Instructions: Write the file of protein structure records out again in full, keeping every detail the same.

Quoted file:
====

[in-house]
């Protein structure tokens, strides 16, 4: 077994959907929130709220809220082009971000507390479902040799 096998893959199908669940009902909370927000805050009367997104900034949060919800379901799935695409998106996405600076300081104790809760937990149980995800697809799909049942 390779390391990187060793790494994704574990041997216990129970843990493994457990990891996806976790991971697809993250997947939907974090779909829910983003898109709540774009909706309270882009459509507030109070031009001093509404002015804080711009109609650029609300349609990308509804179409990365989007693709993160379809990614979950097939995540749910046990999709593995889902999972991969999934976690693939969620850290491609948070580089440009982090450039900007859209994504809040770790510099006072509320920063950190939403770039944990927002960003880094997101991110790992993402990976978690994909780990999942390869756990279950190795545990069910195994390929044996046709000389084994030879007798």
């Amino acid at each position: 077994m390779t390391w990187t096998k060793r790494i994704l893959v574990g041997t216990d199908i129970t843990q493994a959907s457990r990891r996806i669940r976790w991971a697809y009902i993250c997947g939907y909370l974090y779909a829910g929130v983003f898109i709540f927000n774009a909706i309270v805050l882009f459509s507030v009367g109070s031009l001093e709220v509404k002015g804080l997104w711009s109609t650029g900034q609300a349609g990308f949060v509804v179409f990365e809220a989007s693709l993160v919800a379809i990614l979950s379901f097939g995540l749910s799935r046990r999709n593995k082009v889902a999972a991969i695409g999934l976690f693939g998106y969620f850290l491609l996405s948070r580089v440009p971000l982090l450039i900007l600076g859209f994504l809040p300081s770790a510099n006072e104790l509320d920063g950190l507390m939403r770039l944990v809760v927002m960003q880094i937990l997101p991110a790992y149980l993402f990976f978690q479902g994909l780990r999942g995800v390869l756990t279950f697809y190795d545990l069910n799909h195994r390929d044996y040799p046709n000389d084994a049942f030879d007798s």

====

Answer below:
[in-house]
């Protein structure tokens, strides 16, 4: 077994959907929130709220809220082009971000507390479902040799 096998893959199908669940009902909370927000805050009367997104900034949060919800379901799935695409998106996405600076300081104790809760937990149980995800697809799909049942 390779390391990187060793790494994704574990041997216990129970843990493994457990990891996806976790991971697809993250997947939907974090779909829910983003898109709540774009909706309270882009459509507030109070031009001093509404002015804080711009109609650029609300349609990308509804179409990365989007693709993160379809990614979950097939995540749910046990999709593995889902999972991969999934976690693939969620850290491609948070580089440009982090450039900007859209994504809040770790510099006072509320920063950190939403770039944990927002960003880094997101991110790992993402990976978690994909780990999942390869756990279950190795545990069910195994390929044996046709000389084994030879007798």
């Amino acid at each position: 077994m390779t390391w990187t096998k060793r790494i994704l893959v574990g041997t216990d199908i129970t843990q493994a959907s457990r990891r996806i669940r976790w991971a697809y009902i993250c997947g939907y909370l974090y779909a829910g929130v983003f898109i709540f927000n774009a909706i309270v805050l882009f459509s507030v009367g109070s031009l001093e709220v509404k002015g804080l997104w711009s109609t650029g900034q609300a349609g990308f949060v509804v179409f990365e809220a989007s693709l993160v919800a379809i990614l979950s379901f097939g995540l749910s799935r046990r999709n593995k082009v889902a999972a991969i695409g999934l976690f693939g998106y969620f850290l491609l996405s948070r580089v440009p971000l982090l450039i900007l600076g859209f994504l809040p300081s770790a510099n006072e104790l509320d920063g950190l507390m939403r770039l944990v809760v927002m960003q880094i937990l997101p991110a790992y149980l993402f990976f978690q479902g994909l780990r999942g995800v390869l756990t279950f697809y190795d545990l069910n799909h195994r390929d044996y040799p046709n000389d084994a049942f030879d007798s």